By Kari Vatanen, CIO of Veritas: Throughout the past year, economists have been debating whether the economy is heading to a soft landing or a hard landing as a result of tighter monetary policy. As no landing was observed by the end of 2023, the dispute will be resolved within this year.
The year 2023 began in an environment of high inflation and low growth expectations. In the previous year, central banks had already started to defend price stability, i.e. the fight against inflation, in accordance with their mandate, by raising their key interest rates.
Economic growth in the United States turned out to be stronger than expected last year due to a robust labor market and rising wages, which supported private consumption. In contrast, in Europe economic growth was stagnant and growth prospects were weak, especially in countries with a higher dependence on the export industry. China no longer is the global growth engine for European industrial exports as it was in the 2010s.
Headline inflation fell steadily throughout the year and is soon approaching the target level of the central banks.
The positive surprise towards the end of the year was the clearly faster-than-expected slowing of inflation. Headline inflation fell steadily throughout the year and is soon approaching the target level of the central banks. However, core inflation, excluding energy and food prices, is still well above the central banks’ target level.
As a result of the tightening monetary policy of central banks, interest rates have risen rapidly, pushing up the cost of borrowing in the financial markets. Corporate profitability has been burdened not only by higher borrowing costs but also by higher production costs, resulting from inflation. Few companies have been able to pass the twofold increase in costs directly to their prices. The number of bankruptcies increased in 2023, and the growth in bankruptcies will continue during the first half of 2024.
Macroeconomic environment and central bank actions in 2024
Global economic growth continues to slow down, but at the same time declining inflation keeps real economic growth positive. In the United States, economic growth lands softly during the first half of the year and a deeper recession will likely be avoided as a robust labor market supports private consumption. In Europe, the decline in economic growth is more severe and a recession can hardly be avoided in the first half of the year. In the first half of 2024, the export-driven economies of Northern Europe will suffer more than other regions and will plunge into a deeper recession. Towards the end of the year, economic growth expectations improve, supported by a gradual easing of monetary policy and an increase in investment demand.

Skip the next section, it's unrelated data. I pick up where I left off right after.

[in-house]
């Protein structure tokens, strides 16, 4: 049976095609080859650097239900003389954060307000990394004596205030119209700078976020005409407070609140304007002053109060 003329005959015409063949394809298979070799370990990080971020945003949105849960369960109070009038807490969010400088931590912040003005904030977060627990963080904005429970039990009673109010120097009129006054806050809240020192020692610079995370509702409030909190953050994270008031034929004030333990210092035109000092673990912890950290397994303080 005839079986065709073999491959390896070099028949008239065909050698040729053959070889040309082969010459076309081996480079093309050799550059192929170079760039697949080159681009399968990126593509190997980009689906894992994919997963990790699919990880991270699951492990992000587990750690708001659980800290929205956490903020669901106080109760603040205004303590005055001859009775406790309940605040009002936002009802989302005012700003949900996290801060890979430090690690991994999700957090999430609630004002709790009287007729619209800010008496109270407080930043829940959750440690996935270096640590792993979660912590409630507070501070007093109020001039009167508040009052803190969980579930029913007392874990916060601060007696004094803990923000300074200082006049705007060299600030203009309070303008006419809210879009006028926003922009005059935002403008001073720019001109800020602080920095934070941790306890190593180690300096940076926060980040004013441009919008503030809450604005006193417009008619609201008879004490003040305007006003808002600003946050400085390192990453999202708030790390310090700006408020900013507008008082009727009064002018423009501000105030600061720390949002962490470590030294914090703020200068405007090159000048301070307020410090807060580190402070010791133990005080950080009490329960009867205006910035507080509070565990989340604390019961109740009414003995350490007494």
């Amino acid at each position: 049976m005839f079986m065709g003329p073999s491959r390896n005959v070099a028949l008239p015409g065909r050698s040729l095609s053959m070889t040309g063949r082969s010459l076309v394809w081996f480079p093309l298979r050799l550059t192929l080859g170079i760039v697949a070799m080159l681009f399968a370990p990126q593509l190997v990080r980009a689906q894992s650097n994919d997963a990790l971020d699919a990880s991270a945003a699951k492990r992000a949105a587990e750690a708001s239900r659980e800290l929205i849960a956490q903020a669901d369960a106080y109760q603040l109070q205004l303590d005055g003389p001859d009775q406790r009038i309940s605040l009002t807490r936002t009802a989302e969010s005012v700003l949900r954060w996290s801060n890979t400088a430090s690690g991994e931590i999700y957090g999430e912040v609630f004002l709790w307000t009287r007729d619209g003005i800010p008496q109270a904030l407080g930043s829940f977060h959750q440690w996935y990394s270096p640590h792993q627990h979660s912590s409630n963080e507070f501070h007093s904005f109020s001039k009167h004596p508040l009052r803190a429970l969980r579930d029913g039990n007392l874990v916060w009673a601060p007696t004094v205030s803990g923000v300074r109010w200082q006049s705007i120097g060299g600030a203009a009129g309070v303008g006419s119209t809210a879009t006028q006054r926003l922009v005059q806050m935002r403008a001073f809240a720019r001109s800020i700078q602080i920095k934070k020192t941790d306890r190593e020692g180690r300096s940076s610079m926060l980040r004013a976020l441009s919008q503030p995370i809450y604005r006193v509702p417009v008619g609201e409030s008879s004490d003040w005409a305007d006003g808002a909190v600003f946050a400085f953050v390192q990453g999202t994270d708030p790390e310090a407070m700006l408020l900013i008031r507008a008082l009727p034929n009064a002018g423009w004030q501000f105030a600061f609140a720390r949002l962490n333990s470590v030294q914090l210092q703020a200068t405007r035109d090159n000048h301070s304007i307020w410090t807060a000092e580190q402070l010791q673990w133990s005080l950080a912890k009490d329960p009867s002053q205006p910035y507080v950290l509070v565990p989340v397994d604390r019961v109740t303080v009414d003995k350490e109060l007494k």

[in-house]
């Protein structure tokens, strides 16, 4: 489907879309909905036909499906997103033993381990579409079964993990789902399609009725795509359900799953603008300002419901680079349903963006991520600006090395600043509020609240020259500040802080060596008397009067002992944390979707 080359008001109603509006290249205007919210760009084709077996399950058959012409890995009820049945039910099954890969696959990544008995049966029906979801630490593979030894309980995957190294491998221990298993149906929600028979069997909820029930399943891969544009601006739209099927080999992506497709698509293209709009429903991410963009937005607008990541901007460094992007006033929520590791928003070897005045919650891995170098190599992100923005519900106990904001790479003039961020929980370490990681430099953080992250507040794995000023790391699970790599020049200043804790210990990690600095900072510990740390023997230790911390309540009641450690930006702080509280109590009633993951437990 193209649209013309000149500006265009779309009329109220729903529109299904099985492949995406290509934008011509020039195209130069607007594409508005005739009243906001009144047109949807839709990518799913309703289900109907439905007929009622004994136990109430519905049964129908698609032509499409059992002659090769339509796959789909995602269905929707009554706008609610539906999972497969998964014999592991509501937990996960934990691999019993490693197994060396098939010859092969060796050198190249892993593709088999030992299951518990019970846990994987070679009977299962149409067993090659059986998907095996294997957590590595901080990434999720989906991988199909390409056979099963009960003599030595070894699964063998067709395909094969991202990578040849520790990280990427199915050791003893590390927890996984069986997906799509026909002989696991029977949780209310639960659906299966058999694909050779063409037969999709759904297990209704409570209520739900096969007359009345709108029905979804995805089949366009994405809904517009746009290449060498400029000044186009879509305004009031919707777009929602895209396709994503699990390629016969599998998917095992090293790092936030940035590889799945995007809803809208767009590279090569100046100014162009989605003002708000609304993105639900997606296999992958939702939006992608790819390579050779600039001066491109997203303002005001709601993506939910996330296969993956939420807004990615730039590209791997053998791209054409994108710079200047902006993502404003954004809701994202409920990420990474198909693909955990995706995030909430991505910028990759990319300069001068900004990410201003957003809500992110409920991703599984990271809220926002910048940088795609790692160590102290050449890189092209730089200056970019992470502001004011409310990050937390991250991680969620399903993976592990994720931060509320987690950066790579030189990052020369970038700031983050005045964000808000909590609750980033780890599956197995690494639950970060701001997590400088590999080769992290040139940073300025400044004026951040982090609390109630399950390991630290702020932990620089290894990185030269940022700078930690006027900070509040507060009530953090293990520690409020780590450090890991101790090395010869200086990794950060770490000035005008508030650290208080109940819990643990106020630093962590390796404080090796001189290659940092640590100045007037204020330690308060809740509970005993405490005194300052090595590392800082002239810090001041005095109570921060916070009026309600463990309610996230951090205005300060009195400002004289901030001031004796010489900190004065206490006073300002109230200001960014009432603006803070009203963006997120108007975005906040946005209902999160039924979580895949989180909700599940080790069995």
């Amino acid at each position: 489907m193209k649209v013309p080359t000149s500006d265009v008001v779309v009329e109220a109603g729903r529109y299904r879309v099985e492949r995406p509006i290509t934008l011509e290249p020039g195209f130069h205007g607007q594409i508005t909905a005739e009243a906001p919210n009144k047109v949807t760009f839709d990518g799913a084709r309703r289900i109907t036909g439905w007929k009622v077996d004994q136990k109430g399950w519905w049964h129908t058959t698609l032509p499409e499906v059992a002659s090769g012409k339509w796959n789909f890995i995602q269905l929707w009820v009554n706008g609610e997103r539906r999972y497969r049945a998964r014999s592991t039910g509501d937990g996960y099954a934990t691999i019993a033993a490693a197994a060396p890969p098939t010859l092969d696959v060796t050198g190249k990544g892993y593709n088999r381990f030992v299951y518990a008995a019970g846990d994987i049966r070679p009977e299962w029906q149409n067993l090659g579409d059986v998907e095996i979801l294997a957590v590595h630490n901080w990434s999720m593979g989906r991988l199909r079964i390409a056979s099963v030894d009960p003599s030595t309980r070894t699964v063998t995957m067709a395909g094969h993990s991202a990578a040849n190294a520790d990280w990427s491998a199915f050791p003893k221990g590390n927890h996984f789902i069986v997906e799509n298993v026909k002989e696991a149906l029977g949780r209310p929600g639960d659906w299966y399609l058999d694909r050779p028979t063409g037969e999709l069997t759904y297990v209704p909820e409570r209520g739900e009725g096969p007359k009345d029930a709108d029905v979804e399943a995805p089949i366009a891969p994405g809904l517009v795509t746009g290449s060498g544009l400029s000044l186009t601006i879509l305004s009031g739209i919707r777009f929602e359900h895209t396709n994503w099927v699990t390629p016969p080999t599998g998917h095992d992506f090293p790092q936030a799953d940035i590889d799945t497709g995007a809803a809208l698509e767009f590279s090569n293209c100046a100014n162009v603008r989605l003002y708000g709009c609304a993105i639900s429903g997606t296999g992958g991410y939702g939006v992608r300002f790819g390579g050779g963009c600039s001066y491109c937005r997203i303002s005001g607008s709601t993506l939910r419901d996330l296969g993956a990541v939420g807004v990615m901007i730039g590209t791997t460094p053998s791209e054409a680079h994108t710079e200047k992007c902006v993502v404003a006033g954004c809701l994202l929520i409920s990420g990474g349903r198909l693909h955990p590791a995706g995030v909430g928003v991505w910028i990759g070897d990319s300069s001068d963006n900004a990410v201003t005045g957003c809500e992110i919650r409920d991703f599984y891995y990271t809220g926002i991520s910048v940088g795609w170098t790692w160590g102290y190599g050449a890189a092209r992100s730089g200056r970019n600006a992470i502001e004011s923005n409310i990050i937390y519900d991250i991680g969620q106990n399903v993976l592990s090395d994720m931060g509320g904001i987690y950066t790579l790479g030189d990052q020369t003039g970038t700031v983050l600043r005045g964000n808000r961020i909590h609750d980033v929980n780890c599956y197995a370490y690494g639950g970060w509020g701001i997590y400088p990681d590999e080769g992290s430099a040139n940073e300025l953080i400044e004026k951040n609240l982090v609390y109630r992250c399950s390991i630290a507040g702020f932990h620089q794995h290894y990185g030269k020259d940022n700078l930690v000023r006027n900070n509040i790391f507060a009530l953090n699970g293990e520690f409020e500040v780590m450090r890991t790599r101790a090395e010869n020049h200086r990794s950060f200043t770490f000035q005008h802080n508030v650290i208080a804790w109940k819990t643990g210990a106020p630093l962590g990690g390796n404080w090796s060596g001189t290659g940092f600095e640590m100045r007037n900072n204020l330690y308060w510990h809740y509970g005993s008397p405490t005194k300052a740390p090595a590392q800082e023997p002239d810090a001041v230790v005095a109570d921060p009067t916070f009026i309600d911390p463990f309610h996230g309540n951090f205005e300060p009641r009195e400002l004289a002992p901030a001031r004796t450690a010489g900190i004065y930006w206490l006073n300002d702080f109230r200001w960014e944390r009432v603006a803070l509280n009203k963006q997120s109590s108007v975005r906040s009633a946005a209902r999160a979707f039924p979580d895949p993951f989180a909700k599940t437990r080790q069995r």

Inflation will continue to ease and headline inflation will reach the target of the central banks by the summer.
Inflation will continue to ease and headline inflation will reach the target of the central banks by the summer. In the United States, core inflation slows down more gradually than headline inflation, as wage growth remains high and continues to support core inflation. The weaker economic growth in Europe reduces inflationary pressures, causing euro area core inflation to decrease faster than in the United States and to reach the ECB’s target level during 2024.
Central bank interest rates hikes ended in autumn 2023, as inflation calmed down faster than anticipated. However, the gradual reduction of central bank balance sheets has continued, which has tightened monetary policy. As inflation continues to calm, central banks will gradually begin to lower their key interest rates and it will ease the prospects of companies facing upcoming refinancing needs. The U.S. Federal Reserve is expected to begin moderate interest rate cuts in the spring of 2024 and the European Central Bank will follow suit by the summer. By the end of the year, key interest rates will fall by about one percentage point.
Negative inflation surprises may occur if geopolitical tensions increase and protectionism grows.
The geopolitical developments between Western democracies and authoritarian powers significantly influences economic growth and inflation expectations towards the end of the year. Negative inflation surprises may occur if geopolitical tensions increase and protectionism grows. In such a scenario, central banks would continue to tighten monetary policy and interest rates would rise again. Rapidly deteriorating financial market conditions could worsen the refinancing problems of corporates and push investment markets into crisis.